Mangrove ecosystems are open systems, linked upstream to the land and downstream to the sea. As a result, mangrove species are able to survive in conditions of variable salinity and nutrient availability. They have developed specialised features that allow them to thrive in conditions in which salinity levels and nutrient availability vary (Ellison and Farnsworth, 2001: 425). In general, mangroves have a high level of tolerance for anaerobic soil conditions and high levels of salinity. As these factors change throughout the southern portion of Honduras, so do the structure, composition, and distribution of the mangrove forests located in the region (Calix Vindel, 1997: 25).

Mangrove ecosystems regulate the movement of nutrients between the upstream catchments and the marine system, making them the key to a complex detritus-based food web linking a vast amount of flora and fauna in the inter-tidal zone. This exchange area is one of the most important marine-based nursery grounds and habitat for a variety of land and sea-based species, a number of which local people are dependent upon to subsist (UNESCO, 1979b: 5).

Latin America is home to 10 of the approximately 70 or so species of mangrove known to exist (Mitsch and Gosselink, 1986: 256). Six species are found in the GOF. Covering 6.7 million of the total 170,000 km² of mangrove forests found worldwide, Latin America has more than a third of the total on earth (UNESCO, 1979a: 1). Nearly 70 per cent of mangrove forests occur on the Atlantic coasts of Brazil, Mexico, Cuba, and Colombia (Calix Vindel, 1997: 17). In Central America, there are approximately 9,000 km² of mangrove forests. According to a study by Sherman and Tang, the GOF contains some 22 per cent of the entire mangrove area of the Pacific coasts of all the states of Central America, with the majority located within the territorial boundaries of Honduras (Sherman and Tang, 1997: 277). In 2001, it was estimated that the entire area around the GOF consisted of 780 km² of mangrove forests with approximately 495 km² located in the southern portion of Honduras. The largest densities of mangrove, 15,000 trees per km², can be found in the Bay of Chismuyo and the Bay of San Lorenzo (CODDEFFAGOLF, 2001: 14).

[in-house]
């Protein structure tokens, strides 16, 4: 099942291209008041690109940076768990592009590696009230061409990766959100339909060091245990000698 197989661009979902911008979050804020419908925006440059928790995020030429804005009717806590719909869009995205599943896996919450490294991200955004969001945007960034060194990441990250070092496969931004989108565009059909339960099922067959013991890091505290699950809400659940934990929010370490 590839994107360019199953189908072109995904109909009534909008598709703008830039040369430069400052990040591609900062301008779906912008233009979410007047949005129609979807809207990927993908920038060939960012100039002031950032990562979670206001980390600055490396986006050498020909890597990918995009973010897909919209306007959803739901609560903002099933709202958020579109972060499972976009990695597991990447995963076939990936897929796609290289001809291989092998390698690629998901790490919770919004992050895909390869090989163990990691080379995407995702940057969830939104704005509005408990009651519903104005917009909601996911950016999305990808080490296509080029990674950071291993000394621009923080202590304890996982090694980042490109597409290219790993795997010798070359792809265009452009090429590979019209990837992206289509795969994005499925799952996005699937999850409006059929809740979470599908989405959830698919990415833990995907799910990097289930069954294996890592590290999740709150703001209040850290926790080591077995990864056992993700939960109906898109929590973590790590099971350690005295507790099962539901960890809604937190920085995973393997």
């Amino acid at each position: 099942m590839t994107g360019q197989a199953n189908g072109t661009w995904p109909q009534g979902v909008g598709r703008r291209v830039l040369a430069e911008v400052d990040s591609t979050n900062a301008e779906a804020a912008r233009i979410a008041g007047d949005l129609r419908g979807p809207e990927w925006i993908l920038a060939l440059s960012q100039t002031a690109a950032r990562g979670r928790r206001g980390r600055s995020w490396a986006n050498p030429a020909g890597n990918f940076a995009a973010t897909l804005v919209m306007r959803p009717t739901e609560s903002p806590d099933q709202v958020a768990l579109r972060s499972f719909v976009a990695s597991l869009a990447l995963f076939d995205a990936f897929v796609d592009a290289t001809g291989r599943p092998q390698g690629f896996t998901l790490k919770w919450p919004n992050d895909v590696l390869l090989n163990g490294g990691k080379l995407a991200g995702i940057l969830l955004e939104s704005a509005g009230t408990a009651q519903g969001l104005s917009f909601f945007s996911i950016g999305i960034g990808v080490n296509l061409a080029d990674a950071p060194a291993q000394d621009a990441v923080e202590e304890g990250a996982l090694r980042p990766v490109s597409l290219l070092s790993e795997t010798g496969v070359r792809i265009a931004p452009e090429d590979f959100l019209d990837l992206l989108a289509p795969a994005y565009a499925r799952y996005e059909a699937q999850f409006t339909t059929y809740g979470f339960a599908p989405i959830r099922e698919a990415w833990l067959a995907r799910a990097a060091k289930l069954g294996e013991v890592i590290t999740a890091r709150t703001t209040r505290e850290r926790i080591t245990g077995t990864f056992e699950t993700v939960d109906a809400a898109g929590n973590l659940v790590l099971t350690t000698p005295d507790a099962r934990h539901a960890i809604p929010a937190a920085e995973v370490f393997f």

Of the six species identified in the GOF, Conocarpus erectus is not strictly a species of mangrove but is often found in the transition zone between the mangrove wetlands and the drier uplands (Mitsch, 1986: 240). The mangrove ecosystems of Latin America, as elsewhere, are characterised by zonation that reflects elevation above sea level, with sometimes a succession of species as elevation increases following sediment accretion; species of mangrove are dominant in different zones.

In the GOF, red mangrove is the most common species, occupying mostly the areas permanently inundated by the tides towards the exterior border of the mangrove ecosystem nearest the sea. Black mangrove is the second most pervasive species and is generally found around the rivers where sediments are deposited along the shoreline. White mangrove is the third most dominant, followed by botoncillo; both are generally found further inland and are inundated by the tide less frequently. The dominance of different species over others correlates with the frequency of inundations, water quality, and levels of salinity (Sanchez, 1999: 13).